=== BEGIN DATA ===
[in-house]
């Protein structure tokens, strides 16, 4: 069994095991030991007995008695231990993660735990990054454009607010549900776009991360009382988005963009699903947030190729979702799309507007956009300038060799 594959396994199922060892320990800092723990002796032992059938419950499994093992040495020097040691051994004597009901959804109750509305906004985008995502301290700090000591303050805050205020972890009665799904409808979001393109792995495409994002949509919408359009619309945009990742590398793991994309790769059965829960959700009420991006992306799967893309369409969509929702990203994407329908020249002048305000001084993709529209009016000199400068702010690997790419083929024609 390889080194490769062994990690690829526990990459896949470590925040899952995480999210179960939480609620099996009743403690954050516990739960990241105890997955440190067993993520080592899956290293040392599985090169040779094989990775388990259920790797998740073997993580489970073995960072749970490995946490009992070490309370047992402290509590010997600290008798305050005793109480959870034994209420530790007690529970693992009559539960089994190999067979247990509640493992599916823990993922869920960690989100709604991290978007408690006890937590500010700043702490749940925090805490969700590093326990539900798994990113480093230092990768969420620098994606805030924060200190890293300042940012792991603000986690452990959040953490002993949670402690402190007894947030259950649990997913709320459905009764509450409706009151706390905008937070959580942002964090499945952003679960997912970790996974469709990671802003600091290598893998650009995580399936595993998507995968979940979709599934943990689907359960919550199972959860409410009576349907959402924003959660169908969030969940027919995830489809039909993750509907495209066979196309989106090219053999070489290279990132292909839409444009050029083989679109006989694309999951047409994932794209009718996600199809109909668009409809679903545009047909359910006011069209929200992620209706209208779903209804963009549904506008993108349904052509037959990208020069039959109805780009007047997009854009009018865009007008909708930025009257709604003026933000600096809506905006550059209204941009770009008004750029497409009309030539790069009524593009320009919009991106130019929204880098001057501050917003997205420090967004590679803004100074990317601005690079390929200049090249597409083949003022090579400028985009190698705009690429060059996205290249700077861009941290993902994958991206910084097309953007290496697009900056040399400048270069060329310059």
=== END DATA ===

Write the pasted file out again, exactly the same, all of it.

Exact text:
[in-house]
């Protein structure tokens, strides 16, 4: 069994095991030991007995008695231990993660735990990054454009607010549900776009991360009382988005963009699903947030190729979702799309507007956009300038060799 594959396994199922060892320990800092723990002796032992059938419950499994093992040495020097040691051994004597009901959804109750509305906004985008995502301290700090000591303050805050205020972890009665799904409808979001393109792995495409994002949509919408359009619309945009990742590398793991994309790769059965829960959700009420991006992306799967893309369409969509929702990203994407329908020249002048305000001084993709529209009016000199400068702010690997790419083929024609 390889080194490769062994990690690829526990990459896949470590925040899952995480999210179960939480609620099996009743403690954050516990739960990241105890997955440190067993993520080592899956290293040392599985090169040779094989990775388990259920790797998740073997993580489970073995960072749970490995946490009992070490309370047992402290509590010997600290008798305050005793109480959870034994209420530790007690529970693992009559539960089994190999067979247990509640493992599916823990993922869920960690989100709604991290978007408690006890937590500010700043702490749940925090805490969700590093326990539900798994990113480093230092990768969420620098994606805030924060200190890293300042940012792991603000986690452990959040953490002993949670402690402190007894947030259950649990997913709320459905009764509450409706009151706390905008937070959580942002964090499945952003679960997912970790996974469709990671802003600091290598893998650009995580399936595993998507995968979940979709599934943990689907359960919550199972959860409410009576349907959402924003959660169908969030969940027919995830489809039909993750509907495209066979196309989106090219053999070489290279990132292909839409444009050029083989679109006989694309999951047409994932794209009718996600199809109909668009409809679903545009047909359910006011069209929200992620209706209208779903209804963009549904506008993108349904052509037959990208020069039959109805780009007047997009854009009018865009007008909708930025009257709604003026933000600096809506905006550059209204941009770009008004750029497409009309030539790069009524593009320009919009991106130019929204880098001057501050917003997205420090967004590679803004100074990317601005690079390929200049090249597409083949003022090579400028985009190698705009690429060059996205290249700077861009941290993902994958991206910084097309953007290496697009900056040399400048270069060329310059």